When I stumbled across this book, it seemed like a nice way to learn a little more without having to resort to reading straight-up philosophy. While I enjoyed this book, it's mostly biographical and only explains points of his philosophy as they are germane to events in his life and his difficulties in getting his work published, as well as the religious and political establishments' negative reactions to his work. I could have learned more about Spinoza's philosophy by reading his Wikipedia page. Even so, Spinoza's life, and reading about the cultural and intellectual climate of the time (1660s-'70s Amsterdam), is super interesting — and it's got me feeling a bit braver about reading Ethics.

The book seems really well researched, and the author is very clear about instances in which she's speculating how Spinoza might have felt. The writing is clear and smart without, for the most part, over-explaining. I was thinking the author might be a high school teacher, which would explain this writing style, and in trying to confirm that supposition I've noticed that this book won the 2014 National Jewish Book Award for Children's and Young Adult Literature. I totally get this being a book aimed at teens, and Spinoza's independent thinking, resistance to authority, and disregard for tradition certainly have some teen appeal as well.

Tuesday, January 05, 2016

Men of the Manor: erotic encounters between upstairs lords and downstairs lads

edited by Rob Rosen

Nasty Boys: rough trade erotica

edited by Shane Allison

These books are anthologies, so obviously the stories are hit-or-miss (or in-between). I don't want to go into a lot of detail as to which stories appealed to me more, because personal reasons. I've never been too shy on this blog, but this time around you can tell enough about my preferences from the titles of these two books. On the whole, I'd say more stories were good than were not good. I even read a few of them more than once, and at least one has a permanent entry in the Rolodex.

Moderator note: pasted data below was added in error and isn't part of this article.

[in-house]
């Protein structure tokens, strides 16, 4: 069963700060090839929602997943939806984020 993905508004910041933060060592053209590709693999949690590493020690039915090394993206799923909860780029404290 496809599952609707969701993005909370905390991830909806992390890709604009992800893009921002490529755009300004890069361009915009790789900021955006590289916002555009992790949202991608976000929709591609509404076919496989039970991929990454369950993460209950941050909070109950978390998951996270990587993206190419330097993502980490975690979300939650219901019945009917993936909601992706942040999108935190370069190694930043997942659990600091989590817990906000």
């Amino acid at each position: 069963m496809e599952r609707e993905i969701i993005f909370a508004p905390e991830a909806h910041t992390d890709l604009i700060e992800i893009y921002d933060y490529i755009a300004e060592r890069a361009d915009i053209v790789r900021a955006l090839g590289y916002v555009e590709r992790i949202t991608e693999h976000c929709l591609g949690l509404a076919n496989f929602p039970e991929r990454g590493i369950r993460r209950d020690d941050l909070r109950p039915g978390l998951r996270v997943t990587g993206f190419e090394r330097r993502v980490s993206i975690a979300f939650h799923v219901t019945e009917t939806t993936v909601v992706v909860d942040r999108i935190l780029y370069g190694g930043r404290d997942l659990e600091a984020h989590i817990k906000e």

One complaint, which I have about a lot of porn — er, "erotica — is that there's not a lot of condoms being used in these stories. Men of the Manor, being a period piece, has a built in excuse, I guess. I don't want to get into a whole thing about it, but I came of age when condoms were the only tool (other than abstinence and/or monogamy) to protect oneself against HIV and when living with HIV was much more difficult, so I tend to reflexively expect safe(r) sex. Obviously, sex feels better without condoms, but I personally always feel a little icky when the lack of condoms is over-emphasized as an erotic element, which isn't actually the case in most of these stories, but I'm also disappointed when the choices about safe(r) sex are completely glossed over, which is mostly what happens in these books. A couple of times, a character does briefly consider his safe(r) sex options but quickly decides "fuck it," which is even more disappointing that not bringing it up at all.

Sunday, January 03, 2016

The Edge of the World:  a cultural history of the North Sea and the transformation of Europe

by Michael Pye

OMG I loved this book! It's the sort of history book I adore, though not the best kind for thorough learning, a book that revels in details and unexpected connections, the sort of things for which a textbook has no room. The writing is engaging and intelligent, and the presentation of information is more artful than methodical.

In another context, I wrote a one-sentence blurb about this book; one of my best blurbs ever, IMHO: "A highly readable anecdotal narrative history of civilization around the North Sea from 476 to 1492 that skitters around the timeline in various thematic chapters, each a lens through which the author examines the importance of sea travel as the impetus and/or vehicle for social changes and technological developments."

If you're preoccupied with diversity and subverting the dominant paradigm, this book probably is not for you. By which I don't mean that it's pushing some sort of hegemonic agenda per se, only that it's very tightly focused on a particular time period in a certain place, and that place just happens to be the source of many globalized ideas and cultural norms and aspirations that, it could easily be argued, historically have not been disseminated in a way that is respectful of indigenous societies or sensitive to the differing narratives of the oppressed.